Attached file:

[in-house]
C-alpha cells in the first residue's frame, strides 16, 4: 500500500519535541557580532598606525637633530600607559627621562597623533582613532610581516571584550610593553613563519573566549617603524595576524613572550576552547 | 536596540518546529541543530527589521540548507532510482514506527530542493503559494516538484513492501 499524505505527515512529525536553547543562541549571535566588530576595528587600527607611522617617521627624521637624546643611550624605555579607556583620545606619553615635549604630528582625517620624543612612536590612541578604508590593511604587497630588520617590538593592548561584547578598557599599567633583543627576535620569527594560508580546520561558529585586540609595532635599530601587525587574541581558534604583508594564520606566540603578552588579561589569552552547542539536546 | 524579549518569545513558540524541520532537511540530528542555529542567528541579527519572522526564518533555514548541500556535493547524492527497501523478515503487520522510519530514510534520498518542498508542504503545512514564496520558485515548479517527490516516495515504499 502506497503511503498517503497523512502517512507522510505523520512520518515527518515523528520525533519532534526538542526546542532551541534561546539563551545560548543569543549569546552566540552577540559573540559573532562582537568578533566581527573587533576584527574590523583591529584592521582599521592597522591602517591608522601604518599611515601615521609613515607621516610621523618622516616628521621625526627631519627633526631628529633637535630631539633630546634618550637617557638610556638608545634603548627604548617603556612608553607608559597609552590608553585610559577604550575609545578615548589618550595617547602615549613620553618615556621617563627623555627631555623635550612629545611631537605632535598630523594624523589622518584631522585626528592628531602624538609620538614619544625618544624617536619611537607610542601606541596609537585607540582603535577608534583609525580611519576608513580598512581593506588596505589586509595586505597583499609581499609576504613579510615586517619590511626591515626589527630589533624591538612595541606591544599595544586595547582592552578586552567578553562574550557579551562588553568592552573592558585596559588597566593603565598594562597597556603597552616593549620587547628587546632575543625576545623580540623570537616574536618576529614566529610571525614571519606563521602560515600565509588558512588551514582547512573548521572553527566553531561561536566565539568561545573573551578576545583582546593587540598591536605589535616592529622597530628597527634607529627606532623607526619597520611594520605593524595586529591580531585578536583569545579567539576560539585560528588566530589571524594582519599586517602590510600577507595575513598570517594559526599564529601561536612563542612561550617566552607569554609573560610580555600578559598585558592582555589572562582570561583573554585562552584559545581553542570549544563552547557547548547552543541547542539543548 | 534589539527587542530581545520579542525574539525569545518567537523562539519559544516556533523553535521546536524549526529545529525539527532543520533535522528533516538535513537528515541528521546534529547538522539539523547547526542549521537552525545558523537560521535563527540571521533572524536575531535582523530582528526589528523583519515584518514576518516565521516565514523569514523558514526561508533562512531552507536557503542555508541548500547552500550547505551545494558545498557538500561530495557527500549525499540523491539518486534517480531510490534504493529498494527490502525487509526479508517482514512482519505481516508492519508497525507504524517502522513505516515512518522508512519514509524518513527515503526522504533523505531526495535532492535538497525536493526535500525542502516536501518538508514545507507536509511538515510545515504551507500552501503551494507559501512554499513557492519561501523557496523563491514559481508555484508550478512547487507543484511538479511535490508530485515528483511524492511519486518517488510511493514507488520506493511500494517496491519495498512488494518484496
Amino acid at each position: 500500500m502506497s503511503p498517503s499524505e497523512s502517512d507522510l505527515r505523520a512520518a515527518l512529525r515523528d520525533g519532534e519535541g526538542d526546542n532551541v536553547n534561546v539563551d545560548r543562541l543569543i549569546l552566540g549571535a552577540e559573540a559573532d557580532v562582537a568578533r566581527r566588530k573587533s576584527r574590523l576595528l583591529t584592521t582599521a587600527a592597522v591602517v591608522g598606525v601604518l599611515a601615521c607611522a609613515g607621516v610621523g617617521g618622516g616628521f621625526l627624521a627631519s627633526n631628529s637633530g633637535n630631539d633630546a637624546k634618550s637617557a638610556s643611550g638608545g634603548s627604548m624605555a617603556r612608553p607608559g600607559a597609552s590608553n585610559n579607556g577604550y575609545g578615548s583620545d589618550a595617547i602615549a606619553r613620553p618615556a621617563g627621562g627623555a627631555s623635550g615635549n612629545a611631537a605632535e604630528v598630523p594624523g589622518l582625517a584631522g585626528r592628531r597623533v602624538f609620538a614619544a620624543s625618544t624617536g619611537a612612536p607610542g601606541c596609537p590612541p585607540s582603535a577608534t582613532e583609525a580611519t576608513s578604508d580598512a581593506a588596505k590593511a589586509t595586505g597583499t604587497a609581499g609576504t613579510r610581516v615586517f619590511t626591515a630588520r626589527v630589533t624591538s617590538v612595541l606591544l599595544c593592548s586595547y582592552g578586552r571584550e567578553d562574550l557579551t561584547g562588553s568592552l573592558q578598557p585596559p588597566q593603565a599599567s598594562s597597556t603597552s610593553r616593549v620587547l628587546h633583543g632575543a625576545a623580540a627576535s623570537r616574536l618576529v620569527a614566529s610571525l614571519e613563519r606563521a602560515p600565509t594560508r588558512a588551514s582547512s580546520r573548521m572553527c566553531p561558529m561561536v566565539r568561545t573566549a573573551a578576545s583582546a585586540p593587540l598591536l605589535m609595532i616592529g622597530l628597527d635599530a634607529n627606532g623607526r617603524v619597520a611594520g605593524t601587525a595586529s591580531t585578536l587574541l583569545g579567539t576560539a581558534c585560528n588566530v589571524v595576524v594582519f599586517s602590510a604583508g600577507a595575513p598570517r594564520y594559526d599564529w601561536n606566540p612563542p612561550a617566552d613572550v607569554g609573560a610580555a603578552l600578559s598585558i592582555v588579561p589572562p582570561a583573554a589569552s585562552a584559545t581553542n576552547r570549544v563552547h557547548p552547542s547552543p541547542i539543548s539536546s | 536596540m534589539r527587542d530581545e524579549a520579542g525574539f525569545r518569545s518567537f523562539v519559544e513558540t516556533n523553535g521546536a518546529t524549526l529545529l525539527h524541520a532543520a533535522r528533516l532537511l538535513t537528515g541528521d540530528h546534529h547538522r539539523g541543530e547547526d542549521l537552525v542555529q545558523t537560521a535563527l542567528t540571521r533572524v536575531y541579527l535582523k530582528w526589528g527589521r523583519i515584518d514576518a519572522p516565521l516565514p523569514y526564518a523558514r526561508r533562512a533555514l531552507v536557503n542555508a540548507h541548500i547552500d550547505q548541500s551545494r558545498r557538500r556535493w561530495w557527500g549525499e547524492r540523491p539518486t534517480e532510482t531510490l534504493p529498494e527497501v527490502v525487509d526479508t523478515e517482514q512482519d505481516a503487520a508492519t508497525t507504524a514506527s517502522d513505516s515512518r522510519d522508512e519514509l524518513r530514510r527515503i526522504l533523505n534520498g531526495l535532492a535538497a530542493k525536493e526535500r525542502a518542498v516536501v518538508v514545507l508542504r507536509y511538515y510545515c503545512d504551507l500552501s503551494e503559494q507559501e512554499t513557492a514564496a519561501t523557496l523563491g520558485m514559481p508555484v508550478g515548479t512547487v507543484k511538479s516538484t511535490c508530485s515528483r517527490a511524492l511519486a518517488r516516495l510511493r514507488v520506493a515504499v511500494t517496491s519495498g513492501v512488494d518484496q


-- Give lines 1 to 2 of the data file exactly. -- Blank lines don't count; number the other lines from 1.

[in-house]
C-alpha cells in the first residue's frame, strides 16, 4: 500500500519535541557580532598606525637633530600607559627621562597623533582613532610581516571584550610593553613563519573566549617603524595576524613572550576552547 | 536596540518546529541543530527589521540548507532510482514506527530542493503559494516538484513492501 499524505505527515512529525536553547543562541549571535566588530576595528587600527607611522617617521627624521637624546643611550624605555579607556583620545606619553615635549604630528582625517620624543612612536590612541578604508590593511604587497630588520617590538593592548561584547578598557599599567633583543627576535620569527594560508580546520561558529585586540609595532635599530601587525587574541581558534604583508594564520606566540603578552588579561589569552552547542539536546 | 524579549518569545513558540524541520532537511540530528542555529542567528541579527519572522526564518533555514548541500556535493547524492527497501523478515503487520522510519530514510534520498518542498508542504503545512514564496520558485515548479517527490516516495515504499 502506497503511503498517503497523512502517512507522510505523520512520518515527518515523528520525533519532534526538542526546542532551541534561546539563551545560548543569543549569546552566540552577540559573540559573532562582537568578533566581527573587533576584527574590523583591529584592521582599521592597522591602517591608522601604518599611515601615521609613515607621516610621523618622516616628521621625526627631519627633526631628529633637535630631539633630546634618550637617557638610556638608545634603548627604548617603556612608553607608559597609552590608553585610559577604550575609545578615548589618550595617547602615549613620553618615556621617563627623555627631555623635550612629545611631537605632535598630523594624523589622518584631522585626528592628531602624538609620538614619544625618544624617536619611537607610542601606541596609537585607540582603535577608534583609525580611519576608513580598512581593506588596505589586509595586505597583499609581499609576504613579510615586517619590511626591515626589527630589533624591538612595541606591544599595544586595547582592552578586552567578553562574550557579551562588553568592552573592558585596559588597566593603565598594562597597556603597552616593549620587547628587546632575543625576545623580540623570537616574536618576529614566529610571525614571519606563521602560515600565509588558512588551514582547512573548521572553527566553531561561536566565539568561545573573551578576545583582546593587540598591536605589535616592529622597530628597527634607529627606532623607526619597520611594520605593524595586529591580531585578536583569545579567539576560539585560528588566530589571524594582519599586517602590510600577507595575513598570517594559526599564529601561536612563542612561550617566552607569554609573560610580555600578559598585558592582555589572562582570561583573554585562552584559545581553542570549544563552547557547548547552543541547542539543548 | 534589539527587542530581545520579542525574539525569545518567537523562539519559544516556533523553535521546536524549526529545529525539527532543520533535522528533516538535513537528515541528521546534529547538522539539523547547526542549521537552525545558523537560521535563527540571521533572524536575531535582523530582528526589528523583519515584518514576518516565521516565514523569514523558514526561508533562512531552507536557503542555508541548500547552500550547505551545494558545498557538500561530495557527500549525499540523491539518486534517480531510490534504493529498494527490502525487509526479508517482514512482519505481516508492519508497525507504524517502522513505516515512518522508512519514509524518513527515503526522504533523505531526495535532492535538497525536493526535500525542502516536501518538508514545507507536509511538515510545515504551507500552501503551494507559501512554499513557492519561501523557496523563491514559481508555484508550478512547487507543484511538479511535490508530485515528483511524492511519486518517488510511493514507488520506493511500494517496491519495498512488494518484496